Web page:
Black Twitter users returned to their beloved platform to condemn HBO’s “Confederate,” an upcoming drama about an alternate history where the Confederacy wins the Civil War and continues to enslave Black people. Media critic and #OscarsSoWhite creator April Reign joined forces with Black Girl Nerds’ Jamie Broadnax, journalist ReBecca Theodore-Vachon, filmmaker Lauren Warren and media personality Shanelle Little to launch the trending #NoConfederate social media campaign this weekend.
Reign announced the campaign with a series of tweets last week. The posts echoed much of the prior criticism around the show’s apparent reliance on Black trauma and the fact that White executive producers D.B. Weiss and David Benihoff (both of “Game of Thrones”) are attached to the project:
The Hollywood Reporter (THR) writes that the campaign, which intentionally targeted last night’s (July 30) airing of Weiss and Benihoff’s popular fantasy HBO series “Game of Thrones,” grew into the number one domestic and number two international Twitter trending topic. Twitter users, including Reign’s co-organizers and other prominent critics and creatives like Bree Newsome, used the hashtag to uplift their own criticisms about the show:
B/c #NoConfederate is not simply issue of history, it’s also issue of the fantasy genre being largely limited to the fantasies of white men— Bree Newsome (@BreeNewsome) July 31, 2017
Part of the most maddening thing about this is— HBO greenlit this only because of the white showrunner involved#NoConfederate— Shanelle Little (@ShanelleLittle) July 31, 2017
Reign elaborated on the campaign during an appearance on CBS This Morning today (July 31), saying, “There are times when things are so egregious, that you don’t need to wait for them to come to fruition before you object to them” and adding that her hope to “have the show ‘Confederate’ not see the light of day.”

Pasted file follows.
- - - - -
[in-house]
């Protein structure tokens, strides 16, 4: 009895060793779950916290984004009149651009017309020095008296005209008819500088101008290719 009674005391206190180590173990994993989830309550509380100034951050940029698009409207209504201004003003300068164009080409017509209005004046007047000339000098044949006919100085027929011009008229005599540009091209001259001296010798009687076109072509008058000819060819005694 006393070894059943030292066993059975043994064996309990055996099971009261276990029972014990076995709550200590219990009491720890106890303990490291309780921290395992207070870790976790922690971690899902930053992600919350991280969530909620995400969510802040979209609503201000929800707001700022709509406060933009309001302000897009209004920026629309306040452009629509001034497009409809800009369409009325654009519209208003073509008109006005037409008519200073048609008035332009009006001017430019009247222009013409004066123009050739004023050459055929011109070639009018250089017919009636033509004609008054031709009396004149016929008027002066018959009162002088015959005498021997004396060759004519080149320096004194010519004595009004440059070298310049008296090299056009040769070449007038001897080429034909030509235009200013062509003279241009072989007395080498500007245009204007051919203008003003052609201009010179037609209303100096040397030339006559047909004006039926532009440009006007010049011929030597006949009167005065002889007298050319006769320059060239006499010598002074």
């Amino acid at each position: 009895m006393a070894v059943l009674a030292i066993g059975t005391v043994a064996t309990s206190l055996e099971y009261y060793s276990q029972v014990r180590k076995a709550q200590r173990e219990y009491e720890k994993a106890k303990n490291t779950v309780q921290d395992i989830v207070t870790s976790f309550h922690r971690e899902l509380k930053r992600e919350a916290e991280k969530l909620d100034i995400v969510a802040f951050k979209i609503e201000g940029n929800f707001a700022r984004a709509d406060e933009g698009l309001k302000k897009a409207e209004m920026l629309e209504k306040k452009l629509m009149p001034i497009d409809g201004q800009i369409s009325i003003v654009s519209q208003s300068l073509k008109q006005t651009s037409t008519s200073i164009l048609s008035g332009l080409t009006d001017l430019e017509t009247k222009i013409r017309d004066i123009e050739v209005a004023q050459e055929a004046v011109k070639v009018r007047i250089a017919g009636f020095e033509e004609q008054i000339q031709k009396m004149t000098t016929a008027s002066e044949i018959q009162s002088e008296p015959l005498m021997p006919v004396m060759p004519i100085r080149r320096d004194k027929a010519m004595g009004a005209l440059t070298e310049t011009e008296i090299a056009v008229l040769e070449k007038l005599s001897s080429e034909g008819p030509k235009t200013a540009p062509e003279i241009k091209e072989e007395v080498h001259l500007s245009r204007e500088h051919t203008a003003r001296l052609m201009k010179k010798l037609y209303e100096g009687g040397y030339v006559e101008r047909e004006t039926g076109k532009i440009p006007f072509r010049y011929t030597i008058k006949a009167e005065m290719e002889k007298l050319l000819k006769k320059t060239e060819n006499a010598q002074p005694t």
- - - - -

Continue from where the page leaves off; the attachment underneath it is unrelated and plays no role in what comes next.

The campaign began a week after the show’s executive producers and writers, including Black married couple Nichelle Tramble Spellman (“The Good Wife”) and Malcolm Spellman (“Empire”), discussed the show’s premise with Vulture and implored critics to not write off the show based on a press release. ”Me and Nichelle are not props being used to protect someone else,” Malcolm said. “We are people who feel a need to address issues the same way they do, and [critics and media] should at least humanize the other end of those tweets and articles.”
The Spellmans also addressed the controversy during a Thursday (July 27) appearance on NPR’s “All Things Considered,” with Malcolm saying that ”our own people marginalized us like that” by ignoring or downplaying their association to the project. He also conceded that “the rollout just wasn’t right.”
HBO responded to the #NoConfederate backlash with the following statement to THR and other media outlets last night:
We have great respect for the dialogue and concern being expressed around “Confederate.” We have faith that [writers] Nichelle, Dan, David and Malcolm will approach the subject with care and sensitivity. The project is currently in its infancy so we hope that people will reserve judgment until there is something to see.
Little tweeted this response to HBO’s statement: